Georgia Professor Begins Term as 2023–2024 President of the National Science Teaching Association

On June 1, Dr. Julie Luft, Ph.D., Distinguished Research Professor and Athletic Association Professor of Mathematics and Science Education in the Mary Frances Early College of Education at the University of Georgia in Athens, Georgia, became the 2023–2024 President of the National Science Teaching Association (NSTA), the largest professional organization in the world seeking to transform science education to benefit all through professional learning, partnerships, and advocacy.

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Dr. Julie Luft, Ph.D., 2023-2024 NSTA President. (Photo: Business Wire)

Dr. Julie Luft, Ph.D., 2023-2024 NSTA President. (Photo: Business Wire)

Luft joined the University of Georgia faculty in 2012. She teaches both undergraduate and graduate courses, and mentors doctoral students. The undergraduate courses are for preservice teachers and consist of science methods, biology for middle school, and the supervision of student teachers. The graduate courses she teaches are for masters and doctoral students who are progressing professionally. Her favorite courses to teach focus on science teacher education research and the professional learning of science teachers. She has received several university and national awards for her instruction and mentoring of students.

As an active scholar, Luft has published more than 150 research articles, book chapters, editorials, and books for teachers, teacher educators, and educational researchers. She has given more than 200 peer-reviewed national and international conference talks. Much of this work is the result of external funding from the National Science Foundation. Her recent research highlights include co-editing the Handbook of Research on Science Teacher Education (2022) and giving a plenary at the European Science Education Research Association in 2022. Her publications have been honored with a number of awards, including the National Association for Research in Science Teaching (NARST) JRST award, which recognized an article she co-wrote for the Journal of Research in Science Teaching (JRST) that was deemed the most significant publication of the year; the Association for Science Teacher Education (ASTE) Award for Implications of Research for Educational Practice; NSTA Research Worth Reading recommendations; and the Association of Educational Publishers educational practice award.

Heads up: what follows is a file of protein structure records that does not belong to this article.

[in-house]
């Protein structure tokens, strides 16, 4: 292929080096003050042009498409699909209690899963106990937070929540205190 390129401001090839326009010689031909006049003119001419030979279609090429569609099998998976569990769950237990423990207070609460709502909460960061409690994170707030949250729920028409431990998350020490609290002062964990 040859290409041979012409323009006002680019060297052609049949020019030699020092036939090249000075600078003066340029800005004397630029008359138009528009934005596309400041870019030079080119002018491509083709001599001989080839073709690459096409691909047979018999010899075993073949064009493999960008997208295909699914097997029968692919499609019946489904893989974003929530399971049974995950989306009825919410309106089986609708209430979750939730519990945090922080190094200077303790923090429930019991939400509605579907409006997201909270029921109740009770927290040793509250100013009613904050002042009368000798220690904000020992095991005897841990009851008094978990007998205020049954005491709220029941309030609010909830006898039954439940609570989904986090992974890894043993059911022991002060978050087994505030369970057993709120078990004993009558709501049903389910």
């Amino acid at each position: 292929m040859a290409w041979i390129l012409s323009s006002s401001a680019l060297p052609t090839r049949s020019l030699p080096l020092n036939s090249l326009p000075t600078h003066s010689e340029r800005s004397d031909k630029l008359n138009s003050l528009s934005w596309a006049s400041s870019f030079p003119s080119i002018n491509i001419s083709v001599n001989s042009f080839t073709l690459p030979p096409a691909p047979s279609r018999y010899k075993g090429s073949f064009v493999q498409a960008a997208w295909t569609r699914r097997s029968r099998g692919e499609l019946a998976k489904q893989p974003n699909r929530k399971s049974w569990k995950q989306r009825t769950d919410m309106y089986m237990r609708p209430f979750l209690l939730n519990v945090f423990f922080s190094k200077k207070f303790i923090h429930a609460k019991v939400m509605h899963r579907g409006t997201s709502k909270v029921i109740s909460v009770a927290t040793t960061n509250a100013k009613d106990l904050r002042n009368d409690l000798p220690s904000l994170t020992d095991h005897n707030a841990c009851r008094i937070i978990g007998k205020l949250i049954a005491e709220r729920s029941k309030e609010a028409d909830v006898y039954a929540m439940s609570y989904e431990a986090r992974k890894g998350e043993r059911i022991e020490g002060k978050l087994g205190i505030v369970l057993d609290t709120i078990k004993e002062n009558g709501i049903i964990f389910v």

“As a secondary science teacher and an educational researcher, I have valued the NSTA resources and community in my work,” said Luft. “Within the NSTA community, I have found dedicated and innovative educators focused on the learning of all students. Even in the midst of our current challenging educational climate, science educators are still committed to sound science instruction and concerned about student learning. As the President of NSTA, I am honored and excited to represent its members, along with being a national voice that advocates for teachers and science education.”

As an engaged member of the science education community, Luft has served as a board member and President of ASTE, Director of Research and a scholar in residence at NSTA, as NSTA’s representative to the NARST board, and associate editor for various journals, including JRST. In her work as an advocate for graduate students and early career faculty, she has served as a mentor in the Sandra K. Abell Institute for Doctoral Students; the South African Science, Mathematics, and Technology Education Research School; and the Science Education Research Institute in Thailand. Highlights of her work in the science education community include being a mentor at science education research schools and serving on the committee on the National Academies of Sciences, Engineering, and Medicine consensus report Science Teachers’ Learning: Enhancing Opportunities, Creating Supportive Contexts (2015).

“I look forward to working closely with Julie during her term as President. NSTA has a long history of strong volunteer leaders. Julie’s expertise and her commitment to listening to and elevating all educators makes her the ideal leader for NSTA at this time,” said Erika Shugart, Ph.D., executive director, NSTA.

About NSTA

The National Science Teaching Association (NSTA) is a vibrant community of 40,000 science educators and professionals committed to best practices in teaching science and its impact on student learning. NSTA offers high-quality science resources and continuous learning so that science educators can grow professionally and excel in their careers. For new and experienced teachers alike, the NSTA community offers the opportunity to network with like-minded peers at the national level, connect with mentors and leading researchers, and learn from the best in the field. For more information, visit, or follow NSTA on Twitter, Facebook, Instagram, YouTube, and LinkedIn.


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